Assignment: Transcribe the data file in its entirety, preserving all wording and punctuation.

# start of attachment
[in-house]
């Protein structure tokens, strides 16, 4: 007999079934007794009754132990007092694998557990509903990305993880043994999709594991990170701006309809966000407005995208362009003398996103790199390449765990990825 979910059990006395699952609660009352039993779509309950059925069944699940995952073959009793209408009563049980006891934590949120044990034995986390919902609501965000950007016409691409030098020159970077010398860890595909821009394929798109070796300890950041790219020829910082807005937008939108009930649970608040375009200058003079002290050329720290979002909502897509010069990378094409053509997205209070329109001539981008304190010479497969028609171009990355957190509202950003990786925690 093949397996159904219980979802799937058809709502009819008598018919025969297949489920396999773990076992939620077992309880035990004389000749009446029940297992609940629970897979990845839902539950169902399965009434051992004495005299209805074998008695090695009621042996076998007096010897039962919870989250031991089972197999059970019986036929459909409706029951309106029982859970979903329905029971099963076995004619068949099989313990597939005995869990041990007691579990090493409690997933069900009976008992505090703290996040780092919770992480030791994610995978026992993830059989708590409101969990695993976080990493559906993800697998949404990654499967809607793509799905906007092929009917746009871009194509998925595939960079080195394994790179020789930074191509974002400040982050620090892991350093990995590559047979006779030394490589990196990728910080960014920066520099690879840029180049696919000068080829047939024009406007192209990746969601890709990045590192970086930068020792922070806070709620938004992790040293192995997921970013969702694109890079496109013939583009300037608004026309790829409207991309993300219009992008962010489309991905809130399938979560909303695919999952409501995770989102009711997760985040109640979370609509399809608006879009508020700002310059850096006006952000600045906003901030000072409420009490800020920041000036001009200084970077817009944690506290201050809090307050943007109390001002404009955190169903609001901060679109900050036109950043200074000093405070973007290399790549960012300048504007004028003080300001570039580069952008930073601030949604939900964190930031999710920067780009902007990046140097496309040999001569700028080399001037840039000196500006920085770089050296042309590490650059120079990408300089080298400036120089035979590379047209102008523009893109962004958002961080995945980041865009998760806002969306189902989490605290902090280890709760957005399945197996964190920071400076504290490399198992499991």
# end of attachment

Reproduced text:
[in-house]
């Protein structure tokens, strides 16, 4: 007999079934007794009754132990007092694998557990509903990305993880043994999709594991990170701006309809966000407005995208362009003398996103790199390449765990990825 979910059990006395699952609660009352039993779509309950059925069944699940995952073959009793209408009563049980006891934590949120044990034995986390919902609501965000950007016409691409030098020159970077010398860890595909821009394929798109070796300890950041790219020829910082807005937008939108009930649970608040375009200058003079002290050329720290979002909502897509010069990378094409053509997205209070329109001539981008304190010479497969028609171009990355957190509202950003990786925690 093949397996159904219980979802799937058809709502009819008598018919025969297949489920396999773990076992939620077992309880035990004389000749009446029940297992609940629970897979990845839902539950169902399965009434051992004495005299209805074998008695090695009621042996076998007096010897039962919870989250031991089972197999059970019986036929459909409706029951309106029982859970979903329905029971099963076995004619068949099989313990597939005995869990041990007691579990090493409690997933069900009976008992505090703290996040780092919770992480030791994610995978026992993830059989708590409101969990695993976080990493559906993800697998949404990654499967809607793509799905906007092929009917746009871009194509998925595939960079080195394994790179020789930074191509974002400040982050620090892991350093990995590559047979006779030394490589990196990728910080960014920066520099690879840029180049696919000068080829047939024009406007192209990746969601890709990045590192970086930068020792922070806070709620938004992790040293192995997921970013969702694109890079496109013939583009300037608004026309790829409207991309993300219009992008962010489309991905809130399938979560909303695919999952409501995770989102009711997760985040109640979370609509399809608006879009508020700002310059850096006006952000600045906003901030000072409420009490800020920041000036001009200084970077817009944690506290201050809090307050943007109390001002404009955190169903609001901060679109900050036109950043200074000093405070973007290399790549960012300048504007004028003080300001570039580069952008930073601030949604939900964190930031999710920067780009902007990046140097496309040999001569700028080399001037840039000196500006920085770089050296042309590490650059120079990408300089080298400036120089035979590379047209102008523009893109962004958002961080995945980041865009998760806002969306189902989490605290902090280890709760957005399945197996964190920071400076504290490399198992499991």